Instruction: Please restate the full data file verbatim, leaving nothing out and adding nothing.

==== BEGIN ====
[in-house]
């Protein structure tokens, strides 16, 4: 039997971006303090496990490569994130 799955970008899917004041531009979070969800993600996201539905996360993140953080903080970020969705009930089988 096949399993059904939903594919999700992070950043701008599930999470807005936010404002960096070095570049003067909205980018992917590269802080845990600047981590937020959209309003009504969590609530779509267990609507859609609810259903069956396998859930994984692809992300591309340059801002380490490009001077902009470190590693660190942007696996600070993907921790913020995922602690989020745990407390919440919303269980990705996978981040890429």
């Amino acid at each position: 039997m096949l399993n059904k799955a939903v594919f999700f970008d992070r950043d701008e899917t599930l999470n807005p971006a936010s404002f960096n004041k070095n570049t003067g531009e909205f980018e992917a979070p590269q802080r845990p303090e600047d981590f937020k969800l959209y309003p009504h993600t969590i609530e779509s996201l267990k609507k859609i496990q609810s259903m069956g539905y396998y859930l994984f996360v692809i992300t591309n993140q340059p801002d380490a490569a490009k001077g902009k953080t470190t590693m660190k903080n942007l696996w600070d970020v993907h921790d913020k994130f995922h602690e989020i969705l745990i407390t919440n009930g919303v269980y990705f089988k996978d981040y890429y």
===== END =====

[in-house]
């Protein structure tokens, strides 16, 4: 039997971006303090496990490569994130 799955970008899917004041531009979070969800993600996201539905996360993140953080903080970020969705009930089988 096949399993059904939903594919999700992070950043701008599930999470807005936010404002960096070095570049003067909205980018992917590269802080845990600047981590937020959209309003009504969590609530779509267990609507859609609810259903069956396998859930994984692809992300591309340059801002380490490009001077902009470190590693660190942007696996600070993907921790913020995922602690989020745990407390919440919303269980990705996978981040890429």
């Amino acid at each position: 039997m096949l399993n059904k799955a939903v594919f999700f970008d992070r950043d701008e899917t599930l999470n807005p971006a936010s404002f960096n004041k070095n570049t003067g531009e909205f980018e992917a979070p590269q802080r845990p303090e600047d981590f937020k969800l959209y309003p009504h993600t969590i609530e779509s996201l267990k609507k859609i496990q609810s259903m069956g539905y396998y859930l994984f996360v692809i992300t591309n993140q340059p801002d380490a490569a490009k001077g902009k953080t470190t590693m660190k903080n942007l696996w600070d970020v993907h921790d913020k994130f995922h602690e989020i969705l745990i407390t919440n009930g919303v269980y990705f089988k996978d981040y890429y």